A Life of Sensations

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O for a life of sensations rather than of thoughts.—John Keats

When considering what to explore in this month’s Tranquil Space muse, I began by pulling images that represented spring’s simple pleasures: pink blooms, vegan cupcakes, rose tea, yoga, and journal writing. After compiling the collage, I looked for a quote that touched on life’s little luxuries and came across the above Keats quote.

You may wonder what simple pleasures or a life of sensations rather than thoughts has to do with yoga. As a teacher and practitioner who has been keen on incorporating yoga beyond the mat, I found the quote apropos. And, let’s be honest, the physical practice of yoga is filled with sensations.

Since we get the importance of infusing our everyday with beauty, I wanted to touch on the second part of the Keats quote . . . thoughts. We are estimated to have 50,000 to 70,000 thoughts per day. Considering 90-95% of them are repetitive and 80% are considered negative, yoga (and mindful living) is a balm to work with our human condition.

In the Yoga Sutras of Patanjali 1.2, Patanjali writes yoga chitta vritti nirodha. This is often translated as “yoga as the cessations of the fluctuations of the mind.” While we may consider yoga to be the physical practice of poses on a mat, Patanjali is emphasizing quieting the mind as the core of yoga practice. And Keats, also, emphasizes the connection to sensations over a busy mind.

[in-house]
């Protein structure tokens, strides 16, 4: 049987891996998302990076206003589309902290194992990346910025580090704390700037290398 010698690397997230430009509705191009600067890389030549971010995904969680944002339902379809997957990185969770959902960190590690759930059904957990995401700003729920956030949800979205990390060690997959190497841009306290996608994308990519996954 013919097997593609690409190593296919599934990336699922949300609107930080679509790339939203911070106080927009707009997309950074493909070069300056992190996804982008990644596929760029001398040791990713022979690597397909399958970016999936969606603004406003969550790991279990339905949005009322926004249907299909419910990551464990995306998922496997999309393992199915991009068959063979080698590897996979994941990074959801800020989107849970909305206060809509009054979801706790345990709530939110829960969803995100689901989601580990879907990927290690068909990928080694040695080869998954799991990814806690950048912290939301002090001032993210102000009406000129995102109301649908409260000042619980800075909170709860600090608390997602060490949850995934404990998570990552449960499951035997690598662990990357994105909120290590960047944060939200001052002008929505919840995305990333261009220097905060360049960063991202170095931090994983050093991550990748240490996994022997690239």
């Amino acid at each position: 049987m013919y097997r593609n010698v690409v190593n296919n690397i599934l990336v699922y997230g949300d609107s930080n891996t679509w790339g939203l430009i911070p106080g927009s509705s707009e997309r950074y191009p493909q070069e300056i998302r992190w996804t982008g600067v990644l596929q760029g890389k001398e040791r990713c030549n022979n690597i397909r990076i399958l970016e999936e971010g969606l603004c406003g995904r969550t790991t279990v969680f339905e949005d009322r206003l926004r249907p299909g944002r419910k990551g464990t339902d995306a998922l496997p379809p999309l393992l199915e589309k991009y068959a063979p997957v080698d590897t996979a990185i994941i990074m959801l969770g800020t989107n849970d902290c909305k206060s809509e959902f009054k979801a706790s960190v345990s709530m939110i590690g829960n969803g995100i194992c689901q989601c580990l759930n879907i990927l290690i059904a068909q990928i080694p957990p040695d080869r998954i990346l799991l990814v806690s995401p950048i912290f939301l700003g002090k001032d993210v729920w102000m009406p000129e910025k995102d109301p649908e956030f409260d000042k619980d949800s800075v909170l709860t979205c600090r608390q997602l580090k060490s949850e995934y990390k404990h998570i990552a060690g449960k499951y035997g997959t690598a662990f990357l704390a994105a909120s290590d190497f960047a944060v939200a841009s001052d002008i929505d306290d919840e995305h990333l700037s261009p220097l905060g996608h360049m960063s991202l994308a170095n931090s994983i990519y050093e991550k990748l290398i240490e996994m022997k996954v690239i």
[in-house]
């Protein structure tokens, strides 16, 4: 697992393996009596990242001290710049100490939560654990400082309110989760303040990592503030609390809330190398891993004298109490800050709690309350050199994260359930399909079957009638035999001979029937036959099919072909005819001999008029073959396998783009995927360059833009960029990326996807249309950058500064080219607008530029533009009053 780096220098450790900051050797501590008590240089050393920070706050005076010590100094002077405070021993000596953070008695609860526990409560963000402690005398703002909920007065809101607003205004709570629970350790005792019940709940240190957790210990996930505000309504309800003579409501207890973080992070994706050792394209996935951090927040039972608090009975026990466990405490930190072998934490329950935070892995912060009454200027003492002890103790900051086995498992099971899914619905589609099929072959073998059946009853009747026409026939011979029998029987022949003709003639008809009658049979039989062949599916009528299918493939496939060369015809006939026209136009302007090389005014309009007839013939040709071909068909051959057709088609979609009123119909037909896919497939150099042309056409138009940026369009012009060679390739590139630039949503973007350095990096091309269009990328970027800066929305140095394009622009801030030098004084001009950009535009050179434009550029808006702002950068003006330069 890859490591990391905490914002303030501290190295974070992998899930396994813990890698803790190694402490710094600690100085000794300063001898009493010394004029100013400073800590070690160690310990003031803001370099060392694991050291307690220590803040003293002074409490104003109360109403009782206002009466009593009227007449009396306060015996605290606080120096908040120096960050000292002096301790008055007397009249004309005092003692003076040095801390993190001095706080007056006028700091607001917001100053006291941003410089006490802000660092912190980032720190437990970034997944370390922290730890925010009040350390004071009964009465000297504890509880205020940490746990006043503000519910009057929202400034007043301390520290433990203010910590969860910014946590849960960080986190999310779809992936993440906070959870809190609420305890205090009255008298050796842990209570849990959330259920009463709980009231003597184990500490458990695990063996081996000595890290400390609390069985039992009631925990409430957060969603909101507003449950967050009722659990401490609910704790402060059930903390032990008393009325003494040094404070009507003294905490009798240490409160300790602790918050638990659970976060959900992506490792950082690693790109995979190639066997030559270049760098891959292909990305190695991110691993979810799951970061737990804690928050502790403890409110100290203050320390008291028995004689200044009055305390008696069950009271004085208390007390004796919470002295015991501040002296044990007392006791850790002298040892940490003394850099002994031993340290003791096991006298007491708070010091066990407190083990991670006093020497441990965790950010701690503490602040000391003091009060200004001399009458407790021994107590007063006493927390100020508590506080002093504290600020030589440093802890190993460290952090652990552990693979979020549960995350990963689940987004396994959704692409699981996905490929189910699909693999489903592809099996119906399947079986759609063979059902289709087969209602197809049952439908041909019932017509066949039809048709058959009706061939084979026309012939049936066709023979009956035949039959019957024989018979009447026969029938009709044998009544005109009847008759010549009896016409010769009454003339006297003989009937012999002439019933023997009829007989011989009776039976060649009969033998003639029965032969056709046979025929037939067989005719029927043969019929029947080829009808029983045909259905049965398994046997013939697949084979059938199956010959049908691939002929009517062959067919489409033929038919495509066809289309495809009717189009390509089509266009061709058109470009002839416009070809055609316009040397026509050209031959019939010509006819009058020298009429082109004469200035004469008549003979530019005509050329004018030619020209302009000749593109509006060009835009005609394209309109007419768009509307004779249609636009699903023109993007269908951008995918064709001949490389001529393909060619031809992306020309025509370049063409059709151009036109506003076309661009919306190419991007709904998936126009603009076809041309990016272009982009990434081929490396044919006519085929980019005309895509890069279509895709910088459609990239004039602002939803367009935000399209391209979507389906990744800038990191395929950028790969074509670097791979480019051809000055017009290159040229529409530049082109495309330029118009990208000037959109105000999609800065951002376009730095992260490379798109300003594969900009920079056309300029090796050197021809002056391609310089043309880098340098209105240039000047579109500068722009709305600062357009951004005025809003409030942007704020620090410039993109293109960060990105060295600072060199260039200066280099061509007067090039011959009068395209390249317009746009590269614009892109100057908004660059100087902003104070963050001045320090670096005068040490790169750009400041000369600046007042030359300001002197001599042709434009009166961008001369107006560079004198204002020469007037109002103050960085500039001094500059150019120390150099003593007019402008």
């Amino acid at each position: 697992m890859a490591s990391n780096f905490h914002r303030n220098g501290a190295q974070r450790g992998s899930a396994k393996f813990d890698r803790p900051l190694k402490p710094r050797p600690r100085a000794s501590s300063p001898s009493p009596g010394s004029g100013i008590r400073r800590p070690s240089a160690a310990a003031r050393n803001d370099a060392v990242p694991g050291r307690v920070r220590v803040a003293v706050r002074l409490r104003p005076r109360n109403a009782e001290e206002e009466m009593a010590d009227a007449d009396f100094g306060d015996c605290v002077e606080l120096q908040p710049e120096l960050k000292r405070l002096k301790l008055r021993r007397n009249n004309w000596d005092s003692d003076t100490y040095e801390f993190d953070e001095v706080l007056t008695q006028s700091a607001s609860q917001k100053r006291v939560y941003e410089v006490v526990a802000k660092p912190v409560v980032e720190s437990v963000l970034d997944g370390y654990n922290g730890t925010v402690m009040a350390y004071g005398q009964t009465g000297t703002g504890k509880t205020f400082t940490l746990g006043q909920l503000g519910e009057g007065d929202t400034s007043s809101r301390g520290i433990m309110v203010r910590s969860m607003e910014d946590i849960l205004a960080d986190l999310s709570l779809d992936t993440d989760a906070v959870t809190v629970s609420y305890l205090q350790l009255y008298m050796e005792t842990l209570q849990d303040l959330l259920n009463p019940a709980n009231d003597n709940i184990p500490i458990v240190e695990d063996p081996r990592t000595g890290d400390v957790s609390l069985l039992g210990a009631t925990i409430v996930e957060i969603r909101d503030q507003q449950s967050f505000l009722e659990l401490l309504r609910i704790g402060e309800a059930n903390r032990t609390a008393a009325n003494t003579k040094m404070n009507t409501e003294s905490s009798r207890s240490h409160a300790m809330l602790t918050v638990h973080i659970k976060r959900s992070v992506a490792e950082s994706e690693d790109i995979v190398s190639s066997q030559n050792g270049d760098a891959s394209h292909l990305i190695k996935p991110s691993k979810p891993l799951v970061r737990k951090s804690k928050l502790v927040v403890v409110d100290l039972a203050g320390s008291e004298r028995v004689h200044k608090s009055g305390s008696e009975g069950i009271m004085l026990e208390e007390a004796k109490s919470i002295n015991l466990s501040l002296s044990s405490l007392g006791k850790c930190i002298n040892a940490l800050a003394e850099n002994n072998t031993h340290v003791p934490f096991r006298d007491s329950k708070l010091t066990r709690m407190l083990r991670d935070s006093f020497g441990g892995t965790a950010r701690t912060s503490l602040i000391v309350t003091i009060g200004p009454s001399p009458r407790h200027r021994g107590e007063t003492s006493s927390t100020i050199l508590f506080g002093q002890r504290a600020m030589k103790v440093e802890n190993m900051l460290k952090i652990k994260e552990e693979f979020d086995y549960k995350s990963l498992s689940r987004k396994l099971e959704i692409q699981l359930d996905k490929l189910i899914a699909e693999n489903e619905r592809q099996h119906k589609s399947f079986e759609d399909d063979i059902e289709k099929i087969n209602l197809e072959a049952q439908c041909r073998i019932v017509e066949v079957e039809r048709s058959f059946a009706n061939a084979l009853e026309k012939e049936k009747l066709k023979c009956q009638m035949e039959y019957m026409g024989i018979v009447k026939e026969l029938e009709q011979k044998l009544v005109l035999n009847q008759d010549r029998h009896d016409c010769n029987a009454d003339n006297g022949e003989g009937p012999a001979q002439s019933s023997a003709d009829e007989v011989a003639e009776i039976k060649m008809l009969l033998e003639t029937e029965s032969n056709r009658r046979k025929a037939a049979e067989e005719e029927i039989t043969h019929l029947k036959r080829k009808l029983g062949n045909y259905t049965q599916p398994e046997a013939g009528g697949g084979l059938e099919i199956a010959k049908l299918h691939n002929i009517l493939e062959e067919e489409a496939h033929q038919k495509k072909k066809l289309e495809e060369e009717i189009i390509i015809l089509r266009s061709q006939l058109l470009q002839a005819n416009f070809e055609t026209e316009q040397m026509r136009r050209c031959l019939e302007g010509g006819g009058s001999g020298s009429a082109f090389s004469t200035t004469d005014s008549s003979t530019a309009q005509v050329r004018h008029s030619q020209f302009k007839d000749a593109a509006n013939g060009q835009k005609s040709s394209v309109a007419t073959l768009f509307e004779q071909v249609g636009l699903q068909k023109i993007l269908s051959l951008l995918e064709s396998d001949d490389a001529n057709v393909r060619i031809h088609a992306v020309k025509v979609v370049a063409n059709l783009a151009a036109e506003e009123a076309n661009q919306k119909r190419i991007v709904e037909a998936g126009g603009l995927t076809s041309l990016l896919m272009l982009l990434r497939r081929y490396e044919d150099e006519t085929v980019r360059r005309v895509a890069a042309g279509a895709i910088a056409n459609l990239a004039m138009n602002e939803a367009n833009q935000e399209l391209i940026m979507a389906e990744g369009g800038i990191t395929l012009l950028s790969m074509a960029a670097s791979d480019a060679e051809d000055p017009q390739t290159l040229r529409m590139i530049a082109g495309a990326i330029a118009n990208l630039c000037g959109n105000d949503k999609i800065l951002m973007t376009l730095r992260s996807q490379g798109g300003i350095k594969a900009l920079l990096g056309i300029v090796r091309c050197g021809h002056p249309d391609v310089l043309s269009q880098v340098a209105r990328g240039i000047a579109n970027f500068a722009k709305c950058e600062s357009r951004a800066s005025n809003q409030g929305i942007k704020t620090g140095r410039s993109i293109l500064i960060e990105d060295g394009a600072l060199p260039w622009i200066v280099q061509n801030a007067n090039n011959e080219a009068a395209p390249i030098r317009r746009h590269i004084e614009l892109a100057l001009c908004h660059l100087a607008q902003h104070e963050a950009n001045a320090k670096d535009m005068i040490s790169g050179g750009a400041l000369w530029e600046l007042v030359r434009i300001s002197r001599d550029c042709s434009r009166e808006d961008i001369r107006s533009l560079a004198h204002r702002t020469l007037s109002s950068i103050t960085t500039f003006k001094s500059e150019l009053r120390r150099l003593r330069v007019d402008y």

While we need our mind to be a productive, thoughtful member of society, we also need training to focus and quiet the mind to live as Patanjali and Keats encourage. This comes through meditation, time in nature, yoga, and any other activity that allows you to get lost in the flow.

Practicing the sixth limb of yoga, dharana (concentration), offers the opportunity to quiet our monkey mind and notice the sensations within and around us. Feel the air on your skin. Notice the beat of your heart. Observe any cravings. Slow down to taste your food. Pay attention to sensations as you move through sun salutations.

As we welcome May, consider Patanjali and Keats when you find yourself stuck in rumination or worry. Similar to the life-saving technique of “stop, drop, and roll,” remember to STOP: stop, take a breath, observe what’s happening, proceed with awareness.

May we have more sensations from life’s simple pleasures and less distraction from a mind stuck in the past or worrying about the future. Namaste.